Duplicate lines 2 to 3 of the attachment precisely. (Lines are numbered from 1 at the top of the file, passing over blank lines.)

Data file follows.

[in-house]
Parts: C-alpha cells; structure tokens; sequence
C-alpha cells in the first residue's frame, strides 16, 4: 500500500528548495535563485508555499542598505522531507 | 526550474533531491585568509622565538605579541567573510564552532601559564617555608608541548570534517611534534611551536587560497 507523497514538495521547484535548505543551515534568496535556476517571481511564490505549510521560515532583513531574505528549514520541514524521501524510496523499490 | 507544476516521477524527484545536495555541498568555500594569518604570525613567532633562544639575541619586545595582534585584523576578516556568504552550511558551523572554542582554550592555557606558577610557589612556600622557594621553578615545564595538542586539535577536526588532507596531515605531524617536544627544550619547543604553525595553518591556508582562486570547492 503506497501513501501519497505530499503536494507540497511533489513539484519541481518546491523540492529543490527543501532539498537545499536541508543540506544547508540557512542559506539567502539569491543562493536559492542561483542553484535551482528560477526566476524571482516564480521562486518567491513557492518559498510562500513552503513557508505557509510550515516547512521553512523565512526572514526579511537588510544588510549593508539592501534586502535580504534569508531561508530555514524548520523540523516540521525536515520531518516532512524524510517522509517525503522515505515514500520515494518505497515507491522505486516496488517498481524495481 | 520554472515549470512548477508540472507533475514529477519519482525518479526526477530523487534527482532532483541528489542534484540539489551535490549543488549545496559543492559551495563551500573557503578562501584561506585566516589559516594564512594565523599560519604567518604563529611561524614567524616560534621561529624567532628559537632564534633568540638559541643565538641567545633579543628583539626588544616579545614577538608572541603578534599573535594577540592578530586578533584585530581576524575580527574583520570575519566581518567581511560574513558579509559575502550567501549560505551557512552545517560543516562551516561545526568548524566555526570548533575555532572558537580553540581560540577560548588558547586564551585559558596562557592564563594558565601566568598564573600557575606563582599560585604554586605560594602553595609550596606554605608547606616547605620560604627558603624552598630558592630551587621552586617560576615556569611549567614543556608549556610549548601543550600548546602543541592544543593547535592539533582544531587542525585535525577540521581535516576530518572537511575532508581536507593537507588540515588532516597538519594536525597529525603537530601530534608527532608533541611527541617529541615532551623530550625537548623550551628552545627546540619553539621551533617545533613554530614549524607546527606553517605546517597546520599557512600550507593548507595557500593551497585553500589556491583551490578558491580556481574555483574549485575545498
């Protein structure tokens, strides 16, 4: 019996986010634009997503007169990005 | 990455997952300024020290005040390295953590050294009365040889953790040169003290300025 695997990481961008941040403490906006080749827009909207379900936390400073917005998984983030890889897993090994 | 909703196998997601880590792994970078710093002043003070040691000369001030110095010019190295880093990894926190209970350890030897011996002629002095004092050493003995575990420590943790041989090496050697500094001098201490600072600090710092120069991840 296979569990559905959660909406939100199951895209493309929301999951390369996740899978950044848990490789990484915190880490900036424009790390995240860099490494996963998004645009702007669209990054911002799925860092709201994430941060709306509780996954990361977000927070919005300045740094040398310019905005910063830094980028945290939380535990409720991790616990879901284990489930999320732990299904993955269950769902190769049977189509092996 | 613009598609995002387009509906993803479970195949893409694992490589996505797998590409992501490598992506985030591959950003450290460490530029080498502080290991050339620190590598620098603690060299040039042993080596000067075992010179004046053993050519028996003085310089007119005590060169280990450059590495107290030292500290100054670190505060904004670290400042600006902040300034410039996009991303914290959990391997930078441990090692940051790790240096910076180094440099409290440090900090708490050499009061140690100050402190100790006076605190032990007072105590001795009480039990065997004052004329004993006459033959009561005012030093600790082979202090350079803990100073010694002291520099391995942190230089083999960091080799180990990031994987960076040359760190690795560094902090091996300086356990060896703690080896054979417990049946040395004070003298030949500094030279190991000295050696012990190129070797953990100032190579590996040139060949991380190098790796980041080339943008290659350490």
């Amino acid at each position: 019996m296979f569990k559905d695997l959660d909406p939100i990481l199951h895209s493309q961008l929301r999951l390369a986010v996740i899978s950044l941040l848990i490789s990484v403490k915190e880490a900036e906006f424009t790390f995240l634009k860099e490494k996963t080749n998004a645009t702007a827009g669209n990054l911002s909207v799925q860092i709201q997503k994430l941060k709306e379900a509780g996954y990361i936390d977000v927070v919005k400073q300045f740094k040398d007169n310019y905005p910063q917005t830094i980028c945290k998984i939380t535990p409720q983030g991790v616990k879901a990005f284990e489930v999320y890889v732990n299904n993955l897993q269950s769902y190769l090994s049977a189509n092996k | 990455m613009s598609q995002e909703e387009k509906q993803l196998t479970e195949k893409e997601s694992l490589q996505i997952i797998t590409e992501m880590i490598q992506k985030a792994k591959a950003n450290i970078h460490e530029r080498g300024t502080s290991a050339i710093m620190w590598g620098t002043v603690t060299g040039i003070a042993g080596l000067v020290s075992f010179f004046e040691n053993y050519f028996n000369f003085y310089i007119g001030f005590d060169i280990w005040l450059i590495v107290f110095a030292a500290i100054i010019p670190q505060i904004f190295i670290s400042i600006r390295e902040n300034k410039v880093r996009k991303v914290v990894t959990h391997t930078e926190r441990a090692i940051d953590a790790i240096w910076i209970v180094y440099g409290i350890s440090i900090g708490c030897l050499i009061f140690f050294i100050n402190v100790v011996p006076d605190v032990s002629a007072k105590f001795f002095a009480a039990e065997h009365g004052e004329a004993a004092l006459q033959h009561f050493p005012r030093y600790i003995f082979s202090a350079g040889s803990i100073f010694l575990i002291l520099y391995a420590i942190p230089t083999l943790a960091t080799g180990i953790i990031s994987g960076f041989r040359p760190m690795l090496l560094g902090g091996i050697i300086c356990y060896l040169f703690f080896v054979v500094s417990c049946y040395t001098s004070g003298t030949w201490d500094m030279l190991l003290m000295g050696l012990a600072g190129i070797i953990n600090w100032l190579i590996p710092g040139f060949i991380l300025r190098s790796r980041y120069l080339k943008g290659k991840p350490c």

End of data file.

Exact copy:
Parts: C-alpha cells; structure tokens; sequence
C-alpha cells in the first residue's frame, strides 16, 4: 500500500528548495535563485508555499542598505522531507 | 526550474533531491585568509622565538605579541567573510564552532601559564617555608608541548570534517611534534611551536587560497 507523497514538495521547484535548505543551515534568496535556476517571481511564490505549510521560515532583513531574505528549514520541514524521501524510496523499490 | 507544476516521477524527484545536495555541498568555500594569518604570525613567532633562544639575541619586545595582534585584523576578516556568504552550511558551523572554542582554550592555557606558577610557589612556600622557594621553578615545564595538542586539535577536526588532507596531515605531524617536544627544550619547543604553525595553518591556508582562486570547492 503506497501513501501519497505530499503536494507540497511533489513539484519541481518546491523540492529543490527543501532539498537545499536541508543540506544547508540557512542559506539567502539569491543562493536559492542561483542553484535551482528560477526566476524571482516564480521562486518567491513557492518559498510562500513552503513557508505557509510550515516547512521553512523565512526572514526579511537588510544588510549593508539592501534586502535580504534569508531561508530555514524548520523540523516540521525536515520531518516532512524524510517522509517525503522515505515514500520515494518505497515507491522505486516496488517498481524495481 | 520554472515549470512548477508540472507533475514529477519519482525518479526526477530523487534527482532532483541528489542534484540539489551535490549543488549545496559543492559551495563551500573557503578562501584561506585566516589559516594564512594565523599560519604567518604563529611561524614567524616560534621561529624567532628559537632564534633568540638559541643565538641567545633579543628583539626588544616579545614577538608572541603578534599573535594577540592578530586578533584585530581576524575580527574583520570575519566581518567581511560574513558579509559575502550567501549560505551557512552545517560543516562551516561545526568548524566555526570548533575555532572558537580553540581560540577560548588558547586564551585559558596562557592564563594558565601566568598564573600557575606563582599560585604554586605560594602553595609550596606554605608547606616547605620560604627558603624552598630558592630551587621552586617560576615556569611549567614543556608549556610549548601543550600548546602543541592544543593547535592539533582544531587542525585535525577540521581535516576530518572537511575532508581536507593537507588540515588532516597538519594536525597529525603537530601530534608527532608533541611527541617529541615532551623530550625537548623550551628552545627546540619553539621551533617545533613554530614549524607546527606553517605546517597546520599557512600550507593548507595557500593551497585553500589556491583551490578558491580556481574555483574549485575545498